Not all stop-loss insurance policies are the same. Brokers need to be on guard against proposals that attempt to lower fixed costs by not including sufficient levels of stop-loss protection. Consider using an experienced carrier or third-party administrator that understands smaller to mid-sized businesses, versus those that seek to provide the lowest price only. It is important to remember that higher Individual and Aggregate Stop Loss levels will have lower costs, but more risk for the employer. Conversely, lower Individual and Aggregate Stop Loss levels will have higher costs, but the carrier takes on the additional risk. If the pooling point is set too high for the employer’s budget, there could be higher claim cost volatility than the client has budgeted for or can sustain, which can expose the client to financial risk. In general, look for a pooling point within a reasonable range of 3 to 6% of the group’s expected claims. Also, ensure the group understands other provisions, such as whether lasering is used, terminal protection, termination rules and timing of stop loss reimbursement.

3. The benefits of integration and cybersecurity
Historically, there have been a variety of risks associated with information transferring between different carriers when the medical plan, pharmacy plan and stop-loss insurance are not integrated with one carrier. One risk that has risen to the forefront is cybersecurity. Sending multiple feeds of employee claim and demographic data between administrators to help coordinate coverage and programs could increase the risk of data breach and private health information being shared with groups that do not have the appropriate policies in place. In fact, a PWC survey reported that cyber incidents attributed to current service providers, consultants, and contractors increased from 18% to 22% from 2014 to 2015, and those attributed to former service providers jumped from 15% to 19%, with average total financial losses totaling $2.5 million per incident.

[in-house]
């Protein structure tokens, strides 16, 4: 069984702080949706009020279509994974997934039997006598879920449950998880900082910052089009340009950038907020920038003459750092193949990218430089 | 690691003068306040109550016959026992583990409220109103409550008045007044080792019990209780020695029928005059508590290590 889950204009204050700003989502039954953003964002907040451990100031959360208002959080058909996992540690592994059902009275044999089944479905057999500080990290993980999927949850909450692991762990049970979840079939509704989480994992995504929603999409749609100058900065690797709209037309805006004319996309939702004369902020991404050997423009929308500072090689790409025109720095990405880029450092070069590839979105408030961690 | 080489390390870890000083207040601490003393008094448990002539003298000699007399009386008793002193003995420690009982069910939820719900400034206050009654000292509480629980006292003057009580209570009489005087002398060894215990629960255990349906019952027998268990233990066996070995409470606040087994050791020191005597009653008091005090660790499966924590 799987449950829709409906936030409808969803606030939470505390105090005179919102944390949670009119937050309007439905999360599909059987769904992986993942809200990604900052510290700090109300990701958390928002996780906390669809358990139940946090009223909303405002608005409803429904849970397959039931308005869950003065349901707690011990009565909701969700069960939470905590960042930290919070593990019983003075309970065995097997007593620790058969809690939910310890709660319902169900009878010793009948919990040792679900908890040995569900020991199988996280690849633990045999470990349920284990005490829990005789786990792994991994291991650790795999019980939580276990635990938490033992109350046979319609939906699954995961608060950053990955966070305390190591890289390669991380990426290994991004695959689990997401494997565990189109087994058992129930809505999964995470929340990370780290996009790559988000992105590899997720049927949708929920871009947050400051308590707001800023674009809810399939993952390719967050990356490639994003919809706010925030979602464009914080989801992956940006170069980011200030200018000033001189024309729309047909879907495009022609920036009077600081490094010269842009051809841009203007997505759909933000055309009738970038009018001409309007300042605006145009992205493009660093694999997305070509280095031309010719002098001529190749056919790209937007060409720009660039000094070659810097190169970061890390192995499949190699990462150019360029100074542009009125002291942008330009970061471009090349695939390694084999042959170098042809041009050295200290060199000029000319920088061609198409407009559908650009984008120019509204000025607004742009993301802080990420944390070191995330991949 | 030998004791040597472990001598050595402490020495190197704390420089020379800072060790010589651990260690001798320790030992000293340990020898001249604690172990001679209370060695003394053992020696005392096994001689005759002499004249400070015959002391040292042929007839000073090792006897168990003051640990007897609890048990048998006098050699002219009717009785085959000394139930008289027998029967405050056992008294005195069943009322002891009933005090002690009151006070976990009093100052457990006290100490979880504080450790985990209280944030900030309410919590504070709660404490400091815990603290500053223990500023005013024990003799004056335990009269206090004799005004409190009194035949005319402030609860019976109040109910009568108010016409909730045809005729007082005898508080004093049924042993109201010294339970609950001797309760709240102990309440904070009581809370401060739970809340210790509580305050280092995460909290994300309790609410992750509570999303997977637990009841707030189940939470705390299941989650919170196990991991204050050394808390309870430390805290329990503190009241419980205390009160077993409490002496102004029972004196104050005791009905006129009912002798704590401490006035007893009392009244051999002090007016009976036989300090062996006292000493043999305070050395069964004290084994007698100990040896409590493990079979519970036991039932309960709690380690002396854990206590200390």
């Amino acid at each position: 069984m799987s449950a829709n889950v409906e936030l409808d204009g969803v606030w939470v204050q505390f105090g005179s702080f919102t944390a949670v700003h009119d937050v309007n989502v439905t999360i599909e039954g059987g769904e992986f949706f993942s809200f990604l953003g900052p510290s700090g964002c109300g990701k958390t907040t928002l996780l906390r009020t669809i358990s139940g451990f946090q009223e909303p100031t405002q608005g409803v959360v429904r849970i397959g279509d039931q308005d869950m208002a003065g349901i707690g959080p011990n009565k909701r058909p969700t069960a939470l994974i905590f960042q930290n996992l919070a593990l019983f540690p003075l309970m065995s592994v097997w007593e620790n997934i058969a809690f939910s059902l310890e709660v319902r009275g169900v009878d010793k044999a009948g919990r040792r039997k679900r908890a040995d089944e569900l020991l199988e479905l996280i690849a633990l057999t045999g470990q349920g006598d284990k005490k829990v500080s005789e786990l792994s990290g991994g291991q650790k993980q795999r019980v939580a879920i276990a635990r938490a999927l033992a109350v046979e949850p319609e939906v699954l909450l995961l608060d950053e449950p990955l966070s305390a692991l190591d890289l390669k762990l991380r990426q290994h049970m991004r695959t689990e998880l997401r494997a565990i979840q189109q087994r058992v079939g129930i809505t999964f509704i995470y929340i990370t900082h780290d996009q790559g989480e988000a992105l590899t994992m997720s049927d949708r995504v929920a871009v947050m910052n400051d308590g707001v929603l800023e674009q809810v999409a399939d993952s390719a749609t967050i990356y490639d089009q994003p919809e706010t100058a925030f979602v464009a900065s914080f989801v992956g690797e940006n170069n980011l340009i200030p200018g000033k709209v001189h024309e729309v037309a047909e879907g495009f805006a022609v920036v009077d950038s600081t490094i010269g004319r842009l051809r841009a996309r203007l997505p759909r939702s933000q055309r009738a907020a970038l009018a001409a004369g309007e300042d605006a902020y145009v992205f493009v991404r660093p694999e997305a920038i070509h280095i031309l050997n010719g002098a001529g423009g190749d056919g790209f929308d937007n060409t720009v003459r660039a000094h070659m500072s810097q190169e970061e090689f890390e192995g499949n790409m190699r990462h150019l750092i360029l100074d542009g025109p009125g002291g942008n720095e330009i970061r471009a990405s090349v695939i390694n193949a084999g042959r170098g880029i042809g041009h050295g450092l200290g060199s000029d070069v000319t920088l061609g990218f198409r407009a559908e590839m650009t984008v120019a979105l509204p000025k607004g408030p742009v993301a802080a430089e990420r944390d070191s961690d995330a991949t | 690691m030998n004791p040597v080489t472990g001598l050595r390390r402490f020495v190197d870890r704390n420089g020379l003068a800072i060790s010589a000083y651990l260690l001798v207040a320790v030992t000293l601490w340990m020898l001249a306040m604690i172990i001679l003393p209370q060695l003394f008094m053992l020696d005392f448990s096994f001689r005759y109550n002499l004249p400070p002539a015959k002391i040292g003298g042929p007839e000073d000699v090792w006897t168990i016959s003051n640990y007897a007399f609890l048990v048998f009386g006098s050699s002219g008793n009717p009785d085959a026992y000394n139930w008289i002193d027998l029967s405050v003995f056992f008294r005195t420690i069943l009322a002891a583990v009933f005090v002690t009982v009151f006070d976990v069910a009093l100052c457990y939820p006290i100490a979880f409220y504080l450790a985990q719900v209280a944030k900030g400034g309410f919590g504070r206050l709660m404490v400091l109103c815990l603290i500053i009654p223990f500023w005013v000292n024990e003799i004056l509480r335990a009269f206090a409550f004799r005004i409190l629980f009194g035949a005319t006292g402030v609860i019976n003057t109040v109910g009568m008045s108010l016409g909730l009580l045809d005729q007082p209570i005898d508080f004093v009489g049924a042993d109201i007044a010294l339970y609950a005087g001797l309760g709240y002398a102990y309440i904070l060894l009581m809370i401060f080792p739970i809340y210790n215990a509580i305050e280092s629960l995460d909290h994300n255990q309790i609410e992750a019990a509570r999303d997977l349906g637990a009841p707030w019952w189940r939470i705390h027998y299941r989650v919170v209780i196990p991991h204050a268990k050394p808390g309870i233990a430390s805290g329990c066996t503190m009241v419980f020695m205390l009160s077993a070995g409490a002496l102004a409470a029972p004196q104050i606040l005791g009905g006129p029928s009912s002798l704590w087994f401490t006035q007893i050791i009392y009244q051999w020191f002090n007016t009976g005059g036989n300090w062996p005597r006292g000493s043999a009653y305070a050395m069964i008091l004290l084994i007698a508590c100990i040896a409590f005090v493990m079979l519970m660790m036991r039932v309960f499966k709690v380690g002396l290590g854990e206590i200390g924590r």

Now, the Federal Trade Commission requires that organizations in consultative arrangements adhere to stricter and more specific criteria to demonstrate diligent efforts in protecting personally identifiable and health information. These requirements can be addressed in part by selecting an integrated medical, pharmacy and stop-loss carrier, which uses clinical experts, in-house data, pharmacy reimbursement and provider contract experts. In these cases, not only can the inherent cyber risks be reduced; typically the employer can benefit from improved cash flow and less risk of claim denials or delays because coverage terms are consistent across plans.

Additional risks to consider when plans are managed by separate carriers can include:

· Disputes on areas of medical necessity or third-party liability when the stop-loss carrier does not have in-house clinical experience. For example, relying on information online versus having clinical staff that is actively involved in the patient’s treatment.
· Reimbursements held up due to billing disputes where a third-party would not be familiar with the provider’s contract terms.
· The impact of a dispute about emerging treatments, such as innovations in gene therapy and specialty drugs, which can impact both medical and pharmacy plans. A number of these new treatments also come with a high price tag, and the cash-flow impact of a dispute over standard coverage could be significant.

Smaller to mid-sized businesses should be able to enjoy the advantages of self-funding with simplicity that is comparable to a traditional fully-insured solution. More products are being introduced in the marketplace and many smaller employers are asking their brokers to understand whether self-funding is the right solution for them. Brokers should get smart about the way these plans work and look under the surface. Guiding clients away from hazards that will affect their success can make a real difference in how they choose the most effective solution for their business.